special needs, parenting, special needs parenting, Gray Colored Glasses

Parenting A Special Needs Child: My Story

This post on parenting a special needs child is my personal (and ongoing) story about being Isaac’s mom. It originally appeared as “Lessons from a Texas Mom” in interview format on Downunder Dad, a blog out of Australia that explores life lessons after the age of forty.

Please visit Downunder Dad’s engaging and entertaining blog and check out the piece he wrote for Gray Colored Glasses, On Parenting and Asperger’s.

Special needs: Not Quite What I Was Planning

When I was pregnant with our first child, my husband and I found this great little book, called Not Quite What I Was Planning. It’s a compilation of six word memoirs (like the title) written by people in all different stages of life, some famous, most not. We loved it so much that we gave it as a hostess gift to several couples who threw us a baby shower.

Little did we know the title would turn out to be prophetic. Child-birth, motherhood, our precious son: none of them were quite what I was planning.

From the first minutes of his life, it was clear that Isaac would chart his own path. He would breathe when he was ready, causing everyone else in the room hold our collective breath. He would forge his own growth chart, quite independent of the standard. He would teach us at every phase that although we were responsible for his life, we were certainly not in control of it.

He would teach us at every phase that although we were responsible for his life, we were certainly not in control of it.

No easy answers

Isaac was fifteen months old when we finally learned there was a name for what made his path different. A rare genetic difference unknown to most doctors, one he would help to define as he grew and developed. Just as there was no roadmap for his infant days, there would be no roadmap for the rest of his days, either. We would only find out who Isaac was by walking with him through the uncharted waters of life. There would be no easy answers.

If I told you the name of his diagnosis and you googled it, you would find nothing even remotely descriptive of our son. What does provide a helpful description is “developmental dyspraxia,” a significant piece of the puzzle that explains Isaac’s challenges in gross and fine motor skills and speech. (An interesting little anecdote: the actor who plays Harry Potter, Daniel Radcliffe, also has dyspraxia, though not to the same degree of complexity.)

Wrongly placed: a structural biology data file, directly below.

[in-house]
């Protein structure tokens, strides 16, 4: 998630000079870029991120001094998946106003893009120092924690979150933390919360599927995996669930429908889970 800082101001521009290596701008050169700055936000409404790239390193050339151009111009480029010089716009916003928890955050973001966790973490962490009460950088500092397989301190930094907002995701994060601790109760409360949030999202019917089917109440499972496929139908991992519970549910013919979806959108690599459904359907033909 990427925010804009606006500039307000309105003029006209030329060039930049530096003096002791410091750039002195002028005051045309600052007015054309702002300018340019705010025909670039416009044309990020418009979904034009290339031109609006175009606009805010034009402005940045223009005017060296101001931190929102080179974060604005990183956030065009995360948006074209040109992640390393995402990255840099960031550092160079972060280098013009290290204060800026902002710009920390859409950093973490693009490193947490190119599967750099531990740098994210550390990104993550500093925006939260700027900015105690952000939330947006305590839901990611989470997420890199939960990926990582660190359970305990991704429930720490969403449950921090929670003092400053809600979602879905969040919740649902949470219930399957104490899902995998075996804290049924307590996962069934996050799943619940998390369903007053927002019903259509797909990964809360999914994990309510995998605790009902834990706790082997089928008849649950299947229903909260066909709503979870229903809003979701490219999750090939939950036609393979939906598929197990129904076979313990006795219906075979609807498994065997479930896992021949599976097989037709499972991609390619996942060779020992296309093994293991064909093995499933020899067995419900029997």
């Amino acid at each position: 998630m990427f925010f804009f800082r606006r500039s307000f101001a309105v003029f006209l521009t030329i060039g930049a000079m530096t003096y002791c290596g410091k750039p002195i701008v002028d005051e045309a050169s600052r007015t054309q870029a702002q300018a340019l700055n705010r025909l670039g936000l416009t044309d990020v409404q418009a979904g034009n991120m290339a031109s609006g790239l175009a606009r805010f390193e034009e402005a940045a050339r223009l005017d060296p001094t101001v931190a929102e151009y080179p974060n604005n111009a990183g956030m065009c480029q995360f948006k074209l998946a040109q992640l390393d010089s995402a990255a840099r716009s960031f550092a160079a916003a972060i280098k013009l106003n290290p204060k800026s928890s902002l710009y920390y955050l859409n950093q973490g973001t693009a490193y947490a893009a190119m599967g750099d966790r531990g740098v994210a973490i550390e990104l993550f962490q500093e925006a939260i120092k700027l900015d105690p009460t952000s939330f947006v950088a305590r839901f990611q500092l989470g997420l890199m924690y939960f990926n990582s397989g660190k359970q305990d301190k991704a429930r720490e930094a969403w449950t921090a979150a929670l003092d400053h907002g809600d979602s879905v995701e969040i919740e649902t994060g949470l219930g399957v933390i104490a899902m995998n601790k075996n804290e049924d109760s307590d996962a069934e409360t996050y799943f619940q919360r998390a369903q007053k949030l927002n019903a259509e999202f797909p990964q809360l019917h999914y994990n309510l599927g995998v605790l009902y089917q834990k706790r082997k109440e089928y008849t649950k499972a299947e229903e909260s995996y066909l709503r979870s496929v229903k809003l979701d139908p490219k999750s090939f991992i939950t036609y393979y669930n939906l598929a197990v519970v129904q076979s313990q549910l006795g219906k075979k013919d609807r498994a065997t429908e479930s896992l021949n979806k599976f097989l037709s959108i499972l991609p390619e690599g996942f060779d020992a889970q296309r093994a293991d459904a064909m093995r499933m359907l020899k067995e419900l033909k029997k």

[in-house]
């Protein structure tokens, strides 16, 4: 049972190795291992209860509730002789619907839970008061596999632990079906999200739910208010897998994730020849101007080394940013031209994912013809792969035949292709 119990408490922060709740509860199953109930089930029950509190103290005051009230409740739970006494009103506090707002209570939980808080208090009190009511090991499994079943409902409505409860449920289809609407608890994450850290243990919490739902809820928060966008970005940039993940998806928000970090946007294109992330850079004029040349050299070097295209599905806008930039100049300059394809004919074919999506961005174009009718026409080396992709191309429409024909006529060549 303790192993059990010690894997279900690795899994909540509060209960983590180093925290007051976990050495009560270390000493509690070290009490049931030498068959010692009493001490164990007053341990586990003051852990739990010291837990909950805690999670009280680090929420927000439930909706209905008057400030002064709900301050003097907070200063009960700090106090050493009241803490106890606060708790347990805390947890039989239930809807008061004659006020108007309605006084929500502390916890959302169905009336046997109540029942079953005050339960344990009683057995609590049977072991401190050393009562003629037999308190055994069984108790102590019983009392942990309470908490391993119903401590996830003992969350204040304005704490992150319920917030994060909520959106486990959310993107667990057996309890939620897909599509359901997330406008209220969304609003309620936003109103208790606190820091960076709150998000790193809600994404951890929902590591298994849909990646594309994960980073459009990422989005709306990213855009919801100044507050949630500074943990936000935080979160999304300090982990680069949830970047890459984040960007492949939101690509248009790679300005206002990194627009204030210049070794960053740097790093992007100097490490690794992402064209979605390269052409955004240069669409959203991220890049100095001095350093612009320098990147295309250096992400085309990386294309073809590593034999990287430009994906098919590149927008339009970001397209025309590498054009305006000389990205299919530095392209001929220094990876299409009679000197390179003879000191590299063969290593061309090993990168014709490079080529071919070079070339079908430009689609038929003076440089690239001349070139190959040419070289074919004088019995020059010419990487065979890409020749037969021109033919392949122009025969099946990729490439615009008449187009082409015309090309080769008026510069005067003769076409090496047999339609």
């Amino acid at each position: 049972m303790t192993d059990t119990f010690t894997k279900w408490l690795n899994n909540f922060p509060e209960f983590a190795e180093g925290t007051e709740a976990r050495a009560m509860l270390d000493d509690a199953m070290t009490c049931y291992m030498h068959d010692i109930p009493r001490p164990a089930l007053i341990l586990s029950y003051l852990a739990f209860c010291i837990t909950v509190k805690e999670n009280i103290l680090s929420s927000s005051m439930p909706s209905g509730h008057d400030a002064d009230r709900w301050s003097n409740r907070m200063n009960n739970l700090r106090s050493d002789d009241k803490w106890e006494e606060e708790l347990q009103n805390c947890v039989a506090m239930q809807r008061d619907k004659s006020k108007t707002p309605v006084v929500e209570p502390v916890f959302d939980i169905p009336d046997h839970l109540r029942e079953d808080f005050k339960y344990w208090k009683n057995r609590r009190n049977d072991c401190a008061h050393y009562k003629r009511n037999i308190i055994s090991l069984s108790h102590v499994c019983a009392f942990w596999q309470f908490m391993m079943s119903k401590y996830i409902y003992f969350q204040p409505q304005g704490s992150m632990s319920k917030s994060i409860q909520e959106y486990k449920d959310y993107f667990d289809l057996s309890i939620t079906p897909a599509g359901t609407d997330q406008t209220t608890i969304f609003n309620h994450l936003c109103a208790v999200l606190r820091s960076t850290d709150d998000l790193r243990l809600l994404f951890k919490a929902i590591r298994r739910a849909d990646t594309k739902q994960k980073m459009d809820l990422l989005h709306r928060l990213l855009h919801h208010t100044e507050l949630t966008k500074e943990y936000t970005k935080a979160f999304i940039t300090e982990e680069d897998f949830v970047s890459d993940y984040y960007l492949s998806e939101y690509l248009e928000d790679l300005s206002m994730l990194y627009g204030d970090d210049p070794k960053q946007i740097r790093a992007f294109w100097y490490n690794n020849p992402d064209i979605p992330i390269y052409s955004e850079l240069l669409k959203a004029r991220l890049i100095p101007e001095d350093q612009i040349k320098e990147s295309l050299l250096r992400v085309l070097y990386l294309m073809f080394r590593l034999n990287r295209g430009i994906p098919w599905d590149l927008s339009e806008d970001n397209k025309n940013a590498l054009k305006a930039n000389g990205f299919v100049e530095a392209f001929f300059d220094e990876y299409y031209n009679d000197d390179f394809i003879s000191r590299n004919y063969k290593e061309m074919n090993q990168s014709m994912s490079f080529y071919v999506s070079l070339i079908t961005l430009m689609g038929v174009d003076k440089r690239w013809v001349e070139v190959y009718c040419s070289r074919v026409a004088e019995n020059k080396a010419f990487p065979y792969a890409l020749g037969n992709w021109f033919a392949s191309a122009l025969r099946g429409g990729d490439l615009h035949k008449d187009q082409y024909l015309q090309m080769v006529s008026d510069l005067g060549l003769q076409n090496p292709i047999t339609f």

Finding ourselves

For the first year or so of Isaac’s life, I felt a bit lost. I was certain there was something different, but I couldn’t quite identify what it was. Neither could our doctors, and we saw quite a few. Once we knew there was a concrete answer, I felt validated on the one hand and devastated on the other.

Would our child enjoy life in the same way we did, or would everything be a struggle? Would our family ever find a sense of normalcy? Would I ever be me again, or would my life be forever altered by this tiny human I’d brought into the world?

Once we knew there was a concrete answer, I felt validated on the one hand and devastated on the other. 

Now eleven years into parenting, I can tell you that yes, our child enjoys life, even though very little comes easily to him. He is a charmer and a socialite and delights everyone he meets (when all is going well, which it is more often than not). Yes, we do have a sense of normalcy, but we also feel the gap between “our normal” and that of others. And yes, I am me again, but I have struggled to get back here, and I’ve changed along the way as a result of being Isaac’s mom.

Challenges and life at home

The most challenging aspect of parenting has definitely been learning to handle Isaac’s frustration and resulting dysregulation when he is not able to make his body do what he wants it to do.

Isaac may know that he wants to open a jar, for example, and not be able to execute the action effectively. In a moment of frustration, the jar will go flying and shatter on the floor, along with Isaac’s self-esteem and my expectations of how life should be. It is not always this messy, but it is this dramatic and emotional. Some days feel like crisis after crisis on repeat, and it takes a toll on our patience, our nerves, and our heart.